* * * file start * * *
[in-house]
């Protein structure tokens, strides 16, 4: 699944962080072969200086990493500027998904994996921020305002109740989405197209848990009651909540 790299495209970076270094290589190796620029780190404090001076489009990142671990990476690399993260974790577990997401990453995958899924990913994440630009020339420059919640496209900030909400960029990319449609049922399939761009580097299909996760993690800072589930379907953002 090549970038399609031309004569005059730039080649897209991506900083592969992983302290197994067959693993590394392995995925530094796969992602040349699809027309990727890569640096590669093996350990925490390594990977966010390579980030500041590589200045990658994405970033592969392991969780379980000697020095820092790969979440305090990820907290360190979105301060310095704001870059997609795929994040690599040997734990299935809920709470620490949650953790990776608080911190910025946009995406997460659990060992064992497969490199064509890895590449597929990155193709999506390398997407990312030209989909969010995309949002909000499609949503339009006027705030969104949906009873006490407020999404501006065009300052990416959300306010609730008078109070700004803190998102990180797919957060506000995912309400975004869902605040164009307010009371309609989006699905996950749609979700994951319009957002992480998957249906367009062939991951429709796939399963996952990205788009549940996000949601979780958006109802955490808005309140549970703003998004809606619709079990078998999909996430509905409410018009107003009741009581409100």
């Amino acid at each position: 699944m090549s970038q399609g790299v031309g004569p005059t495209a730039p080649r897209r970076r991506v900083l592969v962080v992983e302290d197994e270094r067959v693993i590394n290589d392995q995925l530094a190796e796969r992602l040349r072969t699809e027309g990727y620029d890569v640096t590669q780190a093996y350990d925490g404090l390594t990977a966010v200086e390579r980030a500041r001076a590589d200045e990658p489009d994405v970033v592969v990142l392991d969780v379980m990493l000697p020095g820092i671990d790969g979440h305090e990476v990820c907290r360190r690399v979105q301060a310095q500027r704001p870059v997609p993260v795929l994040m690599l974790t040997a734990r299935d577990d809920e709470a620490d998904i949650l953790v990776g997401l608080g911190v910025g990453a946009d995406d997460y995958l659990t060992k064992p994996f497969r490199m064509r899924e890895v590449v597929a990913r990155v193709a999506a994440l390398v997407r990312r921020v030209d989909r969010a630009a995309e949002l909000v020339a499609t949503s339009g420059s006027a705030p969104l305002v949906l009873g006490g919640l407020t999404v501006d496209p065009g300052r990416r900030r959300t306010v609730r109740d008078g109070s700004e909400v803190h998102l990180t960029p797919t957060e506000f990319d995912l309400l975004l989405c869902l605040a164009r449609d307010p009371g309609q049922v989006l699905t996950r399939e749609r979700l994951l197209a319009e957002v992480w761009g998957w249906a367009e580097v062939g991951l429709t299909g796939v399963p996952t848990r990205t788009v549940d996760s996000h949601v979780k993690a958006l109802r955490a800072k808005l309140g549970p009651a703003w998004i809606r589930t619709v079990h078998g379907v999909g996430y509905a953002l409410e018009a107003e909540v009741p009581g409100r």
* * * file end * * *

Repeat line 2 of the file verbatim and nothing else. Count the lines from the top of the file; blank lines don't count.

């Protein structure tokens, strides 16, 4: 699944962080072969200086990493500027998904994996921020305002109740989405197209848990009651909540 790299495209970076270094290589190796620029780190404090001076489009990142671990990476690399993260974790577990997401990453995958899924990913994440630009020339420059919640496209900030909400960029990319449609049922399939761009580097299909996760993690800072589930379907953002 090549970038399609031309004569005059730039080649897209991506900083592969992983302290197994067959693993590394392995995925530094796969992602040349699809027309990727890569640096590669093996350990925490390594990977966010390579980030500041590589200045990658994405970033592969392991969780379980000697020095820092790969979440305090990820907290360190979105301060310095704001870059997609795929994040690599040997734990299935809920709470620490949650953790990776608080911190910025946009995406997460659990060992064992497969490199064509890895590449597929990155193709999506390398997407990312030209989909969010995309949002909000499609949503339009006027705030969104949906009873006490407020999404501006065009300052990416959300306010609730008078109070700004803190998102990180797919957060506000995912309400975004869902605040164009307010009371309609989006699905996950749609979700994951319009957002992480998957249906367009062939991951429709796939399963996952990205788009549940996000949601979780958006109802955490808005309140549970703003998004809606619709079990078998999909996430509905409410018009107003009741009581409100």